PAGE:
Support sensible consolidation of global environmental bodies: Rio’s most controversial agenda item may be the aspiration to reform “the system of global governance for sustainable development.” Reform proposals range from the incremental—upgrading the UN Environmental Program or strengthening the Commission on Sustainable Development—to the grandiose—like establishing a World Environmental Organization, something France has previously championed. In June, G20 nations should advocate sensible consolidation of international environmental agencies, but reject unrealistic calls for a single global environmental body.
Spurring G20 Leadership on the Fragile States Agenda
Meanwhile, the international community is struggling to develop concrete initiatives to advance the Busan agenda on aid effectiveness, particularly the proposed “New Deal” for fragile states. G20 members should expand their development agenda by establishing common principles for engaging the world’s forty-odd fragile states, which represent the “hard core” of the global development challenge in the words of World Bank president Robert Zoellick.
The rationale for G20 engagement is clear: Such countries are furthest from the MDGs and are the likeliest settings for human rights abuses and humanitarian disasters. And in certain circumstances, they can generate transnational spillovers—from warfare to crime to terrorism—that threaten regional stability and even international security.
Mexico can play a catalytic role in directing G20 attention and resources to the world’s fragile states. Any effective global response to state fragility will require a common approach among G20 nations, particularly given the rise of non-traditional donors like China, India, Brazil, Saudi Arabia and others. Mexico, as a relatively recent entrant into the OECD (and a country that, while far from a fragile state, has experienced its share of governance challenges), is ideally placed to liaise between advanced market democracies and major emerging economies—and to help guide the G20 toward common principles of donor engagement in fragile states. The Mexican government should:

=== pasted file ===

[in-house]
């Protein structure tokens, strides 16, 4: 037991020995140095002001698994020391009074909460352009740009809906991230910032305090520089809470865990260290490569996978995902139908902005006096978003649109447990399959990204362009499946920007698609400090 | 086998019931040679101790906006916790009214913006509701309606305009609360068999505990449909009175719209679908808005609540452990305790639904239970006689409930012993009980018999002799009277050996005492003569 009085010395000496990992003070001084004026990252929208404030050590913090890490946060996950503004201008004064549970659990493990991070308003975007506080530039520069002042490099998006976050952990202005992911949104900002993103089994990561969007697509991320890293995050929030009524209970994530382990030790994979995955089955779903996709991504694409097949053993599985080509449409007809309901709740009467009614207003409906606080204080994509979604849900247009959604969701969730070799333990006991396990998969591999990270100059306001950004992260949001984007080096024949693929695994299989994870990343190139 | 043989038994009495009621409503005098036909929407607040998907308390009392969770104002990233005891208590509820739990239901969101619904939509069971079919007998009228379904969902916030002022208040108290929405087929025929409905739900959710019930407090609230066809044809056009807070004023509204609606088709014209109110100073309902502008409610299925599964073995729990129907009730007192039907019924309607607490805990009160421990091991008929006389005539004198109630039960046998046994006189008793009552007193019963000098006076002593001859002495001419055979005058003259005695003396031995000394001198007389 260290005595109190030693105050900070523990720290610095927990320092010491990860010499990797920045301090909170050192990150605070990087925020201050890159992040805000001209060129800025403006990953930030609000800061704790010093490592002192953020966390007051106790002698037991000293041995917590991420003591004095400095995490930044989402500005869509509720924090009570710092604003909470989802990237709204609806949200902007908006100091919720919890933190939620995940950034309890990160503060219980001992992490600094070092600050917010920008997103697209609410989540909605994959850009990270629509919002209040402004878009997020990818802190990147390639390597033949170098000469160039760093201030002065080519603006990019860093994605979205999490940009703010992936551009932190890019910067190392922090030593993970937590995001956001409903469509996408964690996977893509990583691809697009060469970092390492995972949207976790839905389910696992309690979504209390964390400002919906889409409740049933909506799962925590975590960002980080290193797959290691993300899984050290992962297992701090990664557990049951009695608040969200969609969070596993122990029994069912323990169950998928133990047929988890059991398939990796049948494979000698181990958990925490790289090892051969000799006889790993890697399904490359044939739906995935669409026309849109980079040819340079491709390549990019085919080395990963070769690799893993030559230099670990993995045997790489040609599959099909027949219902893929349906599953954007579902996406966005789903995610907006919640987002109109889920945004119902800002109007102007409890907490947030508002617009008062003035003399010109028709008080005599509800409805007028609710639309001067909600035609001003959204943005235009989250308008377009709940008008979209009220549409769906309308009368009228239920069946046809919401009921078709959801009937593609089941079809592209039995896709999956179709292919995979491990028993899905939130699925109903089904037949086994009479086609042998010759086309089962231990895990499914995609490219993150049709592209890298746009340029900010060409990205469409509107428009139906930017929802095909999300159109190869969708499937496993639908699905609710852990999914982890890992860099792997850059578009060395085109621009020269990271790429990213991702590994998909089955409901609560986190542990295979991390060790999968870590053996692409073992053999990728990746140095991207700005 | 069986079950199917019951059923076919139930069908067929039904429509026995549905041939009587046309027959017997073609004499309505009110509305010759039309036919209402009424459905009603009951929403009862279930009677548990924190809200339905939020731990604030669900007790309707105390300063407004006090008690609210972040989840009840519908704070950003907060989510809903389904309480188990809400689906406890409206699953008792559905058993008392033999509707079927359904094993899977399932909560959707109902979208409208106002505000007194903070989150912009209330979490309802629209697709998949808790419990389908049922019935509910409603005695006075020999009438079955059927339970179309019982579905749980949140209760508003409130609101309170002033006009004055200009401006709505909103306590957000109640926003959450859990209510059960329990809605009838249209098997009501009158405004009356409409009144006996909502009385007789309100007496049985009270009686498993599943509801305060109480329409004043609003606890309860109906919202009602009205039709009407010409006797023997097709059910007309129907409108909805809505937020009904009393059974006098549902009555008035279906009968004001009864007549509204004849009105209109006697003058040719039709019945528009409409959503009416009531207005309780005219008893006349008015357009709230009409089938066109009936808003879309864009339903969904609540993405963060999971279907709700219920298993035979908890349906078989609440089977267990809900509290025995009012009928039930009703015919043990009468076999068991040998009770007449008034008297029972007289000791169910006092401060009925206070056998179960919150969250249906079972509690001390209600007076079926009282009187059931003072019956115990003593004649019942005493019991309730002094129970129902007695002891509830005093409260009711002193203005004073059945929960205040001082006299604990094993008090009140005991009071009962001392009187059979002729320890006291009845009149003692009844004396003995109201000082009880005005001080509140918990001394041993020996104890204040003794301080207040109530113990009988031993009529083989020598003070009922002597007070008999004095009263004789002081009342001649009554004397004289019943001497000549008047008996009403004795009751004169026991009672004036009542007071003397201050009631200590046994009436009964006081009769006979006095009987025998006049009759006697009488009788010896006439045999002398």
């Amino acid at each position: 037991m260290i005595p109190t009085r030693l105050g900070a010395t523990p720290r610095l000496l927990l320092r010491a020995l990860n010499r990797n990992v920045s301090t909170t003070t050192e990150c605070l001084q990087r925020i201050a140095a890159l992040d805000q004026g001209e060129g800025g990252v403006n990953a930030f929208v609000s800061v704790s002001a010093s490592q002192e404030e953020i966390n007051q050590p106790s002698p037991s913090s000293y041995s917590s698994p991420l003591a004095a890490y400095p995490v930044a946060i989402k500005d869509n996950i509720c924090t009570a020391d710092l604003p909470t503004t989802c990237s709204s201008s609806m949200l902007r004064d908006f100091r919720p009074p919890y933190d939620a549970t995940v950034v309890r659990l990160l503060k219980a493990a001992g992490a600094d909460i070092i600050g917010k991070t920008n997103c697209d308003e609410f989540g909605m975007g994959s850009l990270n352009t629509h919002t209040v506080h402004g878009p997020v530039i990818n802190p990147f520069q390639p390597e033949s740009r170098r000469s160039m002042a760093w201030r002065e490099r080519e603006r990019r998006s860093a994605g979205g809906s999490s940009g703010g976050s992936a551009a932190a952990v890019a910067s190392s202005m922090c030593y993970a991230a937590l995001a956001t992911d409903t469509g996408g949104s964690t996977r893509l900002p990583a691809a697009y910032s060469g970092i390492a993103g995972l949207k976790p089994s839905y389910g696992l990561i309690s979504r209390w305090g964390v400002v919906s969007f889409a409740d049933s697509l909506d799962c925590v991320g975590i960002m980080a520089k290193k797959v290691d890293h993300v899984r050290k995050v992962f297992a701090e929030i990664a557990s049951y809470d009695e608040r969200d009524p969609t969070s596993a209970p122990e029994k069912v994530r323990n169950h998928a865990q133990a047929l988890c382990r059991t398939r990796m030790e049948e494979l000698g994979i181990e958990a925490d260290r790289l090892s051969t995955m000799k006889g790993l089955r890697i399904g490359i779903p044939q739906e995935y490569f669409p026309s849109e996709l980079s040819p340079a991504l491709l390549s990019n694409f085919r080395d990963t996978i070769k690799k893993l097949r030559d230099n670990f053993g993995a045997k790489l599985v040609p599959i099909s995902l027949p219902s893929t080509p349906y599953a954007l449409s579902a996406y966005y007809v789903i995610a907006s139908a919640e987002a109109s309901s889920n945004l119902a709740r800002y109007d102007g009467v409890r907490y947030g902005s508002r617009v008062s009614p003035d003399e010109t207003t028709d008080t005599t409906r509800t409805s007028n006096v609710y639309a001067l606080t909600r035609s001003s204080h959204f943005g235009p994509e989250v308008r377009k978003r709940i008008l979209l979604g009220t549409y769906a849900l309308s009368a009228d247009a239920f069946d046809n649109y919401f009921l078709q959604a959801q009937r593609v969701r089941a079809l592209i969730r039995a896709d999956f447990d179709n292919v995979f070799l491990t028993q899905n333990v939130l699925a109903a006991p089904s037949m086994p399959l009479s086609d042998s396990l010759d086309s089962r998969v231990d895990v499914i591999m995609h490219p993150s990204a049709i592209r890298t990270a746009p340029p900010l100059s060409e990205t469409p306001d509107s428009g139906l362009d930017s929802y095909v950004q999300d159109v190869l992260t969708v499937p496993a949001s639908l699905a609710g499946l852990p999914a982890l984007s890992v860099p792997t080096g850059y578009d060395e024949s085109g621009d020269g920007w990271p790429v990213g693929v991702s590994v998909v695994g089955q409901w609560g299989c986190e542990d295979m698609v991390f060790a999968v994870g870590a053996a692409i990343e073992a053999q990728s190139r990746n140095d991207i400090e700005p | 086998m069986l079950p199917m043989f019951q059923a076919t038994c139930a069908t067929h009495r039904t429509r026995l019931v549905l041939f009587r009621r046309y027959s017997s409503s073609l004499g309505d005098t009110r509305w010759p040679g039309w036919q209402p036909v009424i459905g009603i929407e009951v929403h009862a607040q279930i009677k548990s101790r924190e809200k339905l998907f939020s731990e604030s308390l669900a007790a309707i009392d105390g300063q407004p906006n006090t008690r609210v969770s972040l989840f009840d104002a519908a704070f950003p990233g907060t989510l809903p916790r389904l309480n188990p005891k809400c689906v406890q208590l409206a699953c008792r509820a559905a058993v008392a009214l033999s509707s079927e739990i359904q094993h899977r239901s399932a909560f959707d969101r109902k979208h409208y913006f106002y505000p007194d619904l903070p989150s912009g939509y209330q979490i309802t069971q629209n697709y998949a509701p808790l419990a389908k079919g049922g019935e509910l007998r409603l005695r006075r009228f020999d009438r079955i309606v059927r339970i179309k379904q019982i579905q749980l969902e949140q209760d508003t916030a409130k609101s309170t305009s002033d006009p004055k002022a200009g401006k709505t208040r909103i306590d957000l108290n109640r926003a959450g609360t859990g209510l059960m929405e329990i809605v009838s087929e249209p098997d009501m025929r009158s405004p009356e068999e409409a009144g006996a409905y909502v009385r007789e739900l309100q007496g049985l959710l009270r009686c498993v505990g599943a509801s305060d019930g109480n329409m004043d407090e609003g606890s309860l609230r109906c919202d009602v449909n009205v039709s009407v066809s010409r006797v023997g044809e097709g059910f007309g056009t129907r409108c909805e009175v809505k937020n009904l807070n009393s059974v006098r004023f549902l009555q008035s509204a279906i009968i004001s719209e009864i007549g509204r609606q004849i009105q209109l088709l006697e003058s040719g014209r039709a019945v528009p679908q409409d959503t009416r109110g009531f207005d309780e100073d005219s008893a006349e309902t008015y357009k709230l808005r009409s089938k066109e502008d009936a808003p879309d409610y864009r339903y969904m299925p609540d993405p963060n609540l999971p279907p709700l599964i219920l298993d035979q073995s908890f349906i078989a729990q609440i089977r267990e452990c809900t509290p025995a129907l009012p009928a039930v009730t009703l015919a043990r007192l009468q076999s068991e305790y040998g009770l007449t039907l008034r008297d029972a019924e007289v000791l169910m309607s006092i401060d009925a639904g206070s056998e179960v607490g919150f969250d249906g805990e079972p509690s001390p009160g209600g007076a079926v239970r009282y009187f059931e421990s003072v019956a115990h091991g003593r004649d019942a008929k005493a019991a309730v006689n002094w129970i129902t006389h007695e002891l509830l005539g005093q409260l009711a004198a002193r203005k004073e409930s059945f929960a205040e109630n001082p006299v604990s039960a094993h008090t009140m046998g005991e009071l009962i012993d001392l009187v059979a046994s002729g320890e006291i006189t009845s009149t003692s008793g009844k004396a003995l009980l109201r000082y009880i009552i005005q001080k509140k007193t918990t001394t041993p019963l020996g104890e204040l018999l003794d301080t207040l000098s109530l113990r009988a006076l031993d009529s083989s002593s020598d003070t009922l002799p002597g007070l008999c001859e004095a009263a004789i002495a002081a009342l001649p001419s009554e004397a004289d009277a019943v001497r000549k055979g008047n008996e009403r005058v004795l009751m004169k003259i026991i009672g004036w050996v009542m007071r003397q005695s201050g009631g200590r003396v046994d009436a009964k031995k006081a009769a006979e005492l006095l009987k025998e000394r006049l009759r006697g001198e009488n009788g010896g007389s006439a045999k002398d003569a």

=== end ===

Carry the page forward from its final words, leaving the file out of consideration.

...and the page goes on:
Seek explicit G20 endorsement of the “New Deal for Engagement in Fragile States:” That promising initiative, which nineteen fragile and conflict-affected states designed, establishes new partnership principles between donors and fragile states. The New Deal endorses a common fragility assessment in affected countries; assistance strategies that are locally-designed and led; mutual accountability between aid donors and recipients; transparent revenue management by fragile states; and multi-stakeholder dialogue on development priorities in fragile states. Beyond endorsing the broad contours of the “New Deal,” the G20 should commit to work with the OECD and fragile states to develop indicators to gauge progress in building resilient state institutions.
Promote tangible G20 contributions to valuable multilateral funds: The Mexican government should encourage G20 nations to pledge resources to critical financing mechanisms like the World Bank’s Fragile and Conflict-Affected Countries Trust Fund, as well as the United Nations Peace-Building Fund, to address priority needs, including the funding of recurrent expenditures in states emerging from conflict.
Promote universal G20 endorsement of—and membership in—regimes to foster good economic governance in fragile states, notably the Extractive Industries Transparency Initiative; the OECD Code on Bribery; the “Publish What You Pay” and “Publish What You Lend” campaigns; and the World Bank’s Stolen Asset Recovery (StAR) Initiative.
While the debate over the G20’s future will continue, and G20 leaders will likely resist “mission creep,” sustainable development and assisting fragile states are logical next steps for the G20 to pursue—and ones that won’t steer it too far from its core mandate.
Republished with permission from the Council on Foreign Relations. View original article.